Proximal sural nerve sections were used for morphometric analysis. Semithin cross-sections of the sural nerve were stained with toluidine blue. Then, we assessed the total complement of sural nerve myelinated fibers and obtained the following parameters: fascicular area, density of myelinated fibers, occupancy rate, mean myelin area, mean axonal area, axon-to-myelin ratio, axonal diameter, myelin thickness, and axonal circularity (formula = 4π[area/perimeter {2}]) (20). These parameters were obtained using image processing and analysis software ImageJ (Research Services Branch of the National Institutes of Mental Health, Bethesda, MD).

Western blotting.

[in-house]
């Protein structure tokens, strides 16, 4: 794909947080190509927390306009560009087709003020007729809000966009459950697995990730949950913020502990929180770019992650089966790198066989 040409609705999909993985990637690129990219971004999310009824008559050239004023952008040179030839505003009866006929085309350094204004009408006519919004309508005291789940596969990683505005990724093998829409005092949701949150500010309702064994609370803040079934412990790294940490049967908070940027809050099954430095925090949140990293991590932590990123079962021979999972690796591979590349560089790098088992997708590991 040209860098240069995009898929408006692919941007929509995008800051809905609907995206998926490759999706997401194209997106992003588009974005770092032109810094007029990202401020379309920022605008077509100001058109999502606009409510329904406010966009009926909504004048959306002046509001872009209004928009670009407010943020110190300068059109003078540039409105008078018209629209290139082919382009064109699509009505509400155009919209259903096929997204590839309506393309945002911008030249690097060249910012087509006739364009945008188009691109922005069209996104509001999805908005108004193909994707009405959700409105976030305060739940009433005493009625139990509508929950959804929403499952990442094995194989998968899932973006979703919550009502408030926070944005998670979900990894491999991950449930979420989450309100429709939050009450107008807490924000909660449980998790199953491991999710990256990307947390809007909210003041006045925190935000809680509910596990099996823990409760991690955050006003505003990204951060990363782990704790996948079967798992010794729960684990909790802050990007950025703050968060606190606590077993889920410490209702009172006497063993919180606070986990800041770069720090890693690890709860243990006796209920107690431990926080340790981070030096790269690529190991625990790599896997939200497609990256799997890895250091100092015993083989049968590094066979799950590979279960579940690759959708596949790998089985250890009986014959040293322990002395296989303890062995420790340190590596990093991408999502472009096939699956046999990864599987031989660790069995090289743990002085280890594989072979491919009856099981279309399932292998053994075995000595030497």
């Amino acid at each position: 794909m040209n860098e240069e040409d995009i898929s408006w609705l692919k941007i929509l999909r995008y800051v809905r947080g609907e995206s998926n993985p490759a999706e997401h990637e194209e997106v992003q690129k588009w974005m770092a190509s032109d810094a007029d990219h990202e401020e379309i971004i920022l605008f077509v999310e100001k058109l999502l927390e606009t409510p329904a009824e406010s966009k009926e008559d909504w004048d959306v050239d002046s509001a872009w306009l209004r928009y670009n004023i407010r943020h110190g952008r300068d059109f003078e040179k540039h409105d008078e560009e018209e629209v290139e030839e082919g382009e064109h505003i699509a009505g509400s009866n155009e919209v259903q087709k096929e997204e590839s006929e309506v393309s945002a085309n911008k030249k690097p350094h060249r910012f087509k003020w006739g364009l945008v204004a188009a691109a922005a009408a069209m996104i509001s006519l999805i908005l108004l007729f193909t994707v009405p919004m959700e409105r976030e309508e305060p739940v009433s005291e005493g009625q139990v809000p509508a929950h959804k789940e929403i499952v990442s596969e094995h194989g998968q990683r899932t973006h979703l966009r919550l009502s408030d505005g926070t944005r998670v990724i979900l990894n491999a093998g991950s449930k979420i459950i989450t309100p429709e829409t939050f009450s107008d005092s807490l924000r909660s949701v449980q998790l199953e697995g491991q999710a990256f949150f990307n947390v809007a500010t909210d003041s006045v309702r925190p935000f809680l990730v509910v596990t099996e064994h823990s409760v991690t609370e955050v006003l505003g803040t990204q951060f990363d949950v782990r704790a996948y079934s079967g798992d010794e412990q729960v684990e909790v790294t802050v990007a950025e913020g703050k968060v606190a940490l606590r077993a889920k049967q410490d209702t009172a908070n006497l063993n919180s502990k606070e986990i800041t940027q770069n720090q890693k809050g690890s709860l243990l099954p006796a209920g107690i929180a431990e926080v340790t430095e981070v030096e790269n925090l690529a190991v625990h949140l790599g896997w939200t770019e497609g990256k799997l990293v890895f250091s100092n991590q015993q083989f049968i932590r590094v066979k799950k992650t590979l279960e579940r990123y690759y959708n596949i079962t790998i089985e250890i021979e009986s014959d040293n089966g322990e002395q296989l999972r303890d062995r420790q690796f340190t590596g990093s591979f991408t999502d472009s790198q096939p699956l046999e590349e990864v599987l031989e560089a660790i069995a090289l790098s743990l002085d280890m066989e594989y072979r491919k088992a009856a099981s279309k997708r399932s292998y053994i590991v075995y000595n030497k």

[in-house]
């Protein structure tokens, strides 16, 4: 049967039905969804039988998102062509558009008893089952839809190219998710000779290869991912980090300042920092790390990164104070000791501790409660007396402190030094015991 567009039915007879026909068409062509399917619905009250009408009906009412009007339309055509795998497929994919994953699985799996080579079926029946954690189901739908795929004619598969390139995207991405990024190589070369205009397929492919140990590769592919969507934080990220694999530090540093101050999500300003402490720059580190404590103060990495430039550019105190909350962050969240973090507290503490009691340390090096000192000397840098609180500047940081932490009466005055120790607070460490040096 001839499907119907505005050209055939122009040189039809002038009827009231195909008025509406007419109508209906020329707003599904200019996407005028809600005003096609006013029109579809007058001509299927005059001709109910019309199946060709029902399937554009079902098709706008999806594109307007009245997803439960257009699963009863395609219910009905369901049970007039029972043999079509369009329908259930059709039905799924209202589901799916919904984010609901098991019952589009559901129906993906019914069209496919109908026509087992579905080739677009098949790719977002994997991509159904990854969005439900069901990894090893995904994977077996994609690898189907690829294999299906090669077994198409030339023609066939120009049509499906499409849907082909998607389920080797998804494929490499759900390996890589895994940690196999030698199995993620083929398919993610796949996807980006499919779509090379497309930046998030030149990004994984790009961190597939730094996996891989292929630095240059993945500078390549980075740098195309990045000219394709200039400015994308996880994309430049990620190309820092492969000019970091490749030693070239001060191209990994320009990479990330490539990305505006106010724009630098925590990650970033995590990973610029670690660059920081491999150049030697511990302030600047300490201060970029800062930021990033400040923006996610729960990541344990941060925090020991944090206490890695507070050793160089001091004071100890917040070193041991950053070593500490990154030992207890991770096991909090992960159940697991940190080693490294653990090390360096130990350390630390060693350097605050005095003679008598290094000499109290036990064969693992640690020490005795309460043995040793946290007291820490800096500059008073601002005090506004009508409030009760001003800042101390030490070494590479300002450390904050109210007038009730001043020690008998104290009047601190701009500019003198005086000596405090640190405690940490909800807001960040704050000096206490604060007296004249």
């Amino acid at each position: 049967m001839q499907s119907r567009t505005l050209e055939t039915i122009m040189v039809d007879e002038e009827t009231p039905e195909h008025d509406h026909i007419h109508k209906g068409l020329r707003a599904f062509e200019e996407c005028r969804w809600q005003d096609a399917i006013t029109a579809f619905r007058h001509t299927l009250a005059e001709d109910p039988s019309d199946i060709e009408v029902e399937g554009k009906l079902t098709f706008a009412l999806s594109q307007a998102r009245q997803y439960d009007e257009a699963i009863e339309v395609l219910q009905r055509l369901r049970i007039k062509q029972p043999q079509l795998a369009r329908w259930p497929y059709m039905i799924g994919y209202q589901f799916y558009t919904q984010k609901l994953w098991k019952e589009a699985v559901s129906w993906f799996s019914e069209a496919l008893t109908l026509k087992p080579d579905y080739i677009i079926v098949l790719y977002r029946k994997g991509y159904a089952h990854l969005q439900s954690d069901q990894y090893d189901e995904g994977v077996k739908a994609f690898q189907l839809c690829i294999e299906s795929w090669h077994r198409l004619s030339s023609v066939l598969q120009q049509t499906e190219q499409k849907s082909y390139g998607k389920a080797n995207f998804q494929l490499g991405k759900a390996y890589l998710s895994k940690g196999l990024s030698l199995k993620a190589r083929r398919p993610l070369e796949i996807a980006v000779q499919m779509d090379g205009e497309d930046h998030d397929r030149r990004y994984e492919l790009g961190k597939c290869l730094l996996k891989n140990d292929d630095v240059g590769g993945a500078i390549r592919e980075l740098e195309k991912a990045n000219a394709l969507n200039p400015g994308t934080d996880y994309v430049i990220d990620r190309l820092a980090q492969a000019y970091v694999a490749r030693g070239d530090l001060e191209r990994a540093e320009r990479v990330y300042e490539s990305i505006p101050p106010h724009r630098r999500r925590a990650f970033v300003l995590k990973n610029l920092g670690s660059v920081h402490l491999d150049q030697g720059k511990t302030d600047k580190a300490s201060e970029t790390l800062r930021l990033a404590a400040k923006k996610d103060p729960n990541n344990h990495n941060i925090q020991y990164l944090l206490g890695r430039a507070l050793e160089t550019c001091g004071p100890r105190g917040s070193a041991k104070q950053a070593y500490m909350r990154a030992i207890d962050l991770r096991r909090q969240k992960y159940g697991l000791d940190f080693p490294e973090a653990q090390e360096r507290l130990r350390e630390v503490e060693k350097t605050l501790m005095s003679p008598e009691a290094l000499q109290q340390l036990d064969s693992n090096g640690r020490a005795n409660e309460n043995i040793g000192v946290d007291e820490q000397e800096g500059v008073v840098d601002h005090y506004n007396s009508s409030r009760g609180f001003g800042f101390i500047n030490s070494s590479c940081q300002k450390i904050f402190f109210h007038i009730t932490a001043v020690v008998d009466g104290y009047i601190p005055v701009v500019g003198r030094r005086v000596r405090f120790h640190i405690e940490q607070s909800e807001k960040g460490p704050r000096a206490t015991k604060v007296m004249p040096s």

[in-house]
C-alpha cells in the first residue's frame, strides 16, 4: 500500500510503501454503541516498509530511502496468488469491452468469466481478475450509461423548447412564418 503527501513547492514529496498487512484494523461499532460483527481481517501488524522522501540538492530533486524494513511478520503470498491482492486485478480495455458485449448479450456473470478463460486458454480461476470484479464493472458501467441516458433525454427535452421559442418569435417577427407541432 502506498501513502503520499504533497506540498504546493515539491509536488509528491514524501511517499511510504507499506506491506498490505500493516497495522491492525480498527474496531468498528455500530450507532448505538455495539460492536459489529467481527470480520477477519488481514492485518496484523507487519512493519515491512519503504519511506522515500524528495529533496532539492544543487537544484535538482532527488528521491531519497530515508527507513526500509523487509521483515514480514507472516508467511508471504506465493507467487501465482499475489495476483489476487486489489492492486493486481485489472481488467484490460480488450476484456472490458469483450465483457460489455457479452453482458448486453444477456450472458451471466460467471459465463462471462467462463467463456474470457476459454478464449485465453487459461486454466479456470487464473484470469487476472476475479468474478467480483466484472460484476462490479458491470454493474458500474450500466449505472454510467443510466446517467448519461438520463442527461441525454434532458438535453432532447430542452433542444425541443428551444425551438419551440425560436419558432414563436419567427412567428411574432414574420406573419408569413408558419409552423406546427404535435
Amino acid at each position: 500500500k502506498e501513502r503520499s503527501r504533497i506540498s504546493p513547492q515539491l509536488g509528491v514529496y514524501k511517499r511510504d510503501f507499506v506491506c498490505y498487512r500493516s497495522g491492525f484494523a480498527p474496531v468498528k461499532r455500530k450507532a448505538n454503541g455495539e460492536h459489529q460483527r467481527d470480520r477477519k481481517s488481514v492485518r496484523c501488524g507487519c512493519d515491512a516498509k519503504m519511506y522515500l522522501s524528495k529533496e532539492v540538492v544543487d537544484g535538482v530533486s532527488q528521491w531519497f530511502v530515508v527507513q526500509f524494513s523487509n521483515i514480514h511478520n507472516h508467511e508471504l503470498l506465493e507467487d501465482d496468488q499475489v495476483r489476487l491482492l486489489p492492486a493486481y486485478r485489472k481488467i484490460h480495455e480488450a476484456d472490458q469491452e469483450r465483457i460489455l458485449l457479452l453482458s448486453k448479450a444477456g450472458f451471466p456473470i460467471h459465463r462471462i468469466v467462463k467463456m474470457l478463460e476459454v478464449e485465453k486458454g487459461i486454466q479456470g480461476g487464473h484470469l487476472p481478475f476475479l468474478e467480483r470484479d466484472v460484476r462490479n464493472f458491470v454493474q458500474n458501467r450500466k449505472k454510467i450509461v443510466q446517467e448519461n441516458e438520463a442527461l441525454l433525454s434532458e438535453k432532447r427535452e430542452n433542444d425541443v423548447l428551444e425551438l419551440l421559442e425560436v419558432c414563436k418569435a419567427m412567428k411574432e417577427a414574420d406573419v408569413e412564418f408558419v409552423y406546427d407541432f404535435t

The distal sural nerves were used for Western blotting. Samples were lysed in detergent lysis buffer (20 mmol/l Tris-HCl, pH 7.5; 150 mmol/l NaC1; 1 mmol/l EDTA; 1 mmol/l EGTA; 1% Triton; 2.5 mmol/l sodium pyrophosphate; 1 mmol/l β-glycerophosphate; 1 mmol/l Na3VO4; and 1 μg/ml leupeptin). The lysates were centrifuged at 14,000 rpm for 20 min at 4°C, and protein concentrations were measured using a bicinchoninic acid assay (Sigma Chemical). Ten micrograms of protein were separated by 7.5–10% SDS-PAGE and transferred to nitrocellulose membranes (Millipore, Billerica, MA). Membranes were blocked with Tween-20 Tris-buffered saline (10 mmol/l Tris-HCl, pH 7.5; 100 mmol/l NaCl; and 0.1% Tween 20) containing 5% nonfat dry milk before incubation with mouse monoclonal anti–neurofilament light-chain (NF-L) antibody (1:5,000; Chemicon, Temecula, CA), rabbit polyclonal anti–neurofilament medium-chain (NF-M) antibody (1:10,000; Chemicon), rabbit polyclonal anti–neurofilament heavy-chain (NF-H) antibody (1:10,000; Chemicon), and anti-actin antibody (1:10,000; Abcom, Cambridge, U.K.). Antigen detection was performed using enhanced chemiluminescence Western blotting detection reagents (Amersham Pharmacia Biotech, Piscataway, NJ) with horseradish peroxidase–conjugated secondary antibodies. Images were scanned and densities were determined by ImageJ. The expression of proteins was corrected for by actin density, and the expression in the limbs of normal rats treated with saline was arbitrarily set at 1.0.